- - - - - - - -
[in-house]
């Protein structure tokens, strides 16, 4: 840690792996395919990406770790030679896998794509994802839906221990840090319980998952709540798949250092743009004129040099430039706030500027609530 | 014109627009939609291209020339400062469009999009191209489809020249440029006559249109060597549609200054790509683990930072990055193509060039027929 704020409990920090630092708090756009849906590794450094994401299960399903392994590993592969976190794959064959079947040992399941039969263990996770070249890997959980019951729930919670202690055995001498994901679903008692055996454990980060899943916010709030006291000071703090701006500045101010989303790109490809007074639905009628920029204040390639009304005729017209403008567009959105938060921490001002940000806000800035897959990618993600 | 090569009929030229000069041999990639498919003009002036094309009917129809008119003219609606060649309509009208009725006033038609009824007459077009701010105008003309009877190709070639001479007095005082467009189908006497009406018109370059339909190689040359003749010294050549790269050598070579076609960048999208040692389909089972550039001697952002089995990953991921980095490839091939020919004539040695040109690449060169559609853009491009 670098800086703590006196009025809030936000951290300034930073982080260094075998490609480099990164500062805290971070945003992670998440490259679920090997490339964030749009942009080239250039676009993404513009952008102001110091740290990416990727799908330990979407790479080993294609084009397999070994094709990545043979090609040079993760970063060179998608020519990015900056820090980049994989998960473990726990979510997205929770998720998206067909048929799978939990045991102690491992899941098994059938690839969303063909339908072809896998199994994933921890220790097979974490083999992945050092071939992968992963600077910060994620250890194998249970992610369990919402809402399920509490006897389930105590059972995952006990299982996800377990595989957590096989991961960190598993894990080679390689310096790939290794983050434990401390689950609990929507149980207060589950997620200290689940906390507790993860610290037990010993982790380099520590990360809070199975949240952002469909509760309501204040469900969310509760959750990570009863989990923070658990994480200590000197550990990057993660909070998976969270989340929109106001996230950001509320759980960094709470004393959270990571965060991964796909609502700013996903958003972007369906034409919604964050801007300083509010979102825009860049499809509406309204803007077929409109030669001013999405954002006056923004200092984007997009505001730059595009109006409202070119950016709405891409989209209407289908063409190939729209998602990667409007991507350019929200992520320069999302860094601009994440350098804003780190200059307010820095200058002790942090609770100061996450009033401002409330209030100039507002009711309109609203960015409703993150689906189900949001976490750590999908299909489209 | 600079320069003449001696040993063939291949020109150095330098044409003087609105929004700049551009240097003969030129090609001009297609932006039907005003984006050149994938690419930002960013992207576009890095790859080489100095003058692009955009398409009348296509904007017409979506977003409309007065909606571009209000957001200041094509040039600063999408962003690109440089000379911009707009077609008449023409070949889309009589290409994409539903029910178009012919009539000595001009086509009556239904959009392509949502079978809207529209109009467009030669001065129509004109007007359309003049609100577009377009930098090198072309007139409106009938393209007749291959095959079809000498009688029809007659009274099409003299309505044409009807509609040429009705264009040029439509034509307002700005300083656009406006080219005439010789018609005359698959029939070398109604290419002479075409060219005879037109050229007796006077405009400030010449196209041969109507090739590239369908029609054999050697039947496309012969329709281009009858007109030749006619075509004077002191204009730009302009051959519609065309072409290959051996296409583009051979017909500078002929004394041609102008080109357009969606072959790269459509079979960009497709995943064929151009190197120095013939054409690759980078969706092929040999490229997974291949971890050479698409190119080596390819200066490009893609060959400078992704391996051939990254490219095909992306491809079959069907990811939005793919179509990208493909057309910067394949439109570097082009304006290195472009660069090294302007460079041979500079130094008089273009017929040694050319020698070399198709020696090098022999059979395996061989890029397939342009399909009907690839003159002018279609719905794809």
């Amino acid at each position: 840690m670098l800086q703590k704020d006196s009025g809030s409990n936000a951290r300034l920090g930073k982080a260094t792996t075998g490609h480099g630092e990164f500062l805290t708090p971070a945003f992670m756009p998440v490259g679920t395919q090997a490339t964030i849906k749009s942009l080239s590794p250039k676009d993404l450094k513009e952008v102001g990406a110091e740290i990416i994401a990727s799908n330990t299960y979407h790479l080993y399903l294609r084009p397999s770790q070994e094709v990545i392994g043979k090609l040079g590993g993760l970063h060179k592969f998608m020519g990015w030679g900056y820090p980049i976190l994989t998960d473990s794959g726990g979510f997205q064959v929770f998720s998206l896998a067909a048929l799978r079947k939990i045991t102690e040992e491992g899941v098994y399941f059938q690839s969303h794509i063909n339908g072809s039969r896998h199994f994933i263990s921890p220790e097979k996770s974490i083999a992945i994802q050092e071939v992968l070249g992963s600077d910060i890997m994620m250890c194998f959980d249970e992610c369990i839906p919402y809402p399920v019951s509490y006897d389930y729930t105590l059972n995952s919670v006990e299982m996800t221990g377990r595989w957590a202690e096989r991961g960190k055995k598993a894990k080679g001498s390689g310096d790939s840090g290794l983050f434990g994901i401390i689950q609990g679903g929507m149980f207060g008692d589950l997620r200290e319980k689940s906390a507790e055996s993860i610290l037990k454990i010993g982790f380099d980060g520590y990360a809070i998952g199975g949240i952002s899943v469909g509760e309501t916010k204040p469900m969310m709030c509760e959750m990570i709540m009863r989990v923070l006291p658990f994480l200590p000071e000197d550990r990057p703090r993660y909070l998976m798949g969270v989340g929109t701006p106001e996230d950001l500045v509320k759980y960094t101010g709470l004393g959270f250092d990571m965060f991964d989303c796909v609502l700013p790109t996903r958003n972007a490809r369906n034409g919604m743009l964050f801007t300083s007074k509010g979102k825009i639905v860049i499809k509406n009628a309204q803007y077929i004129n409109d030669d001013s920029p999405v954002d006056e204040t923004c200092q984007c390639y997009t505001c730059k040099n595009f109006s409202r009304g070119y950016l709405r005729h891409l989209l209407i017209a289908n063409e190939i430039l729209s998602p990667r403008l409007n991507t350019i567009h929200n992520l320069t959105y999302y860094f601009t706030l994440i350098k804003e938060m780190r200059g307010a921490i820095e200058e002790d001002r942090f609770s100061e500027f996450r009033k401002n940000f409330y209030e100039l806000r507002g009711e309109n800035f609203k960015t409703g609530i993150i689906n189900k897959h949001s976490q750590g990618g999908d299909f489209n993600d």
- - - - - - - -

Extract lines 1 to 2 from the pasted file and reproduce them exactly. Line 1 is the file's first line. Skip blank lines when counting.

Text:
[in-house]
């Protein structure tokens, strides 16, 4: 840690792996395919990406770790030679896998794509994802839906221990840090319980998952709540798949250092743009004129040099430039706030500027609530 | 014109627009939609291209020339400062469009999009191209489809020249440029006559249109060597549609200054790509683990930072990055193509060039027929 704020409990920090630092708090756009849906590794450094994401299960399903392994590993592969976190794959064959079947040992399941039969263990996770070249890997959980019951729930919670202690055995001498994901679903008692055996454990980060899943916010709030006291000071703090701006500045101010989303790109490809007074639905009628920029204040390639009304005729017209403008567009959105938060921490001002940000806000800035897959990618993600 | 090569009929030229000069041999990639498919003009002036094309009917129809008119003219609606060649309509009208009725006033038609009824007459077009701010105008003309009877190709070639001479007095005082467009189908006497009406018109370059339909190689040359003749010294050549790269050598070579076609960048999208040692389909089972550039001697952002089995990953991921980095490839091939020919004539040695040109690449060169559609853009491009 670098800086703590006196009025809030936000951290300034930073982080260094075998490609480099990164500062805290971070945003992670998440490259679920090997490339964030749009942009080239250039676009993404513009952008102001110091740290990416990727799908330990979407790479080993294609084009397999070994094709990545043979090609040079993760970063060179998608020519990015900056820090980049994989998960473990726990979510997205929770998720998206067909048929799978939990045991102690491992899941098994059938690839969303063909339908072809896998199994994933921890220790097979974490083999992945050092071939992968992963600077910060994620250890194998249970992610369990919402809402399920509490006897389930105590059972995952006990299982996800377990595989957590096989991961960190598993894990080679390689310096790939290794983050434990401390689950609990929507149980207060589950997620200290689940906390507790993860610290037990010993982790380099520590990360809070199975949240952002469909509760309501204040469900969310509760959750990570009863989990923070658990994480200590000197550990990057993660909070998976969270989340929109106001996230950001509320759980960094709470004393959270990571965060991964796909609502700013996903958003972007369906034409919604964050801007300083509010979102825009860049499809509406309204803007077929409109030669001013999405954002006056923004200092984007997009505001730059595009109006409202070119950016709405891409989209209407289908063409190939729209998602990667409007991507350019929200992520320069999302860094601009994440350098804003780190200059307010820095200058002790942090609770100061996450009033401002409330209030100039507002009711309109609203960015409703993150689906189900949001976490750590999908299909489209 | 600079320069003449001696040993063939291949020109150095330098044409003087609105929004700049551009240097003969030129090609001009297609932006039907005003984006050149994938690419930002960013992207576009890095790859080489100095003058692009955009398409009348296509904007017409979506977003409309007065909606571009209000957001200041094509040039600063999408962003690109440089000379911009707009077609008449023409070949889309009589290409994409539903029910178009012919009539000595001009086509009556239904959009392509949502079978809207529209109009467009030669001065129509004109007007359309003049609100577009377009930098090198072309007139409106009938393209007749291959095959079809000498009688029809007659009274099409003299309505044409009807509609040429009705264009040029439509034509307002700005300083656009406006080219005439010789018609005359698959029939070398109604290419002479075409060219005879037109050229007796006077405009400030010449196209041969109507090739590239369908029609054999050697039947496309012969329709281009009858007109030749006619075509004077002191204009730009302009051959519609065309072409290959051996296409583009051979017909500078002929004394041609102008080109357009969606072959790269459509079979960009497709995943064929151009190197120095013939054409690759980078969706092929040999490229997974291949971890050479698409190119080596390819200066490009893609060959400078992704391996051939990254490219095909992306491809079959069907990811939005793919179509990208493909057309910067394949439109570097082009304006290195472009660069090294302007460079041979500079130094008089273009017929040694050319020698070399198709020696090098022999059979395996061989890029397939342009399909009907690839003159002018279609719905794809």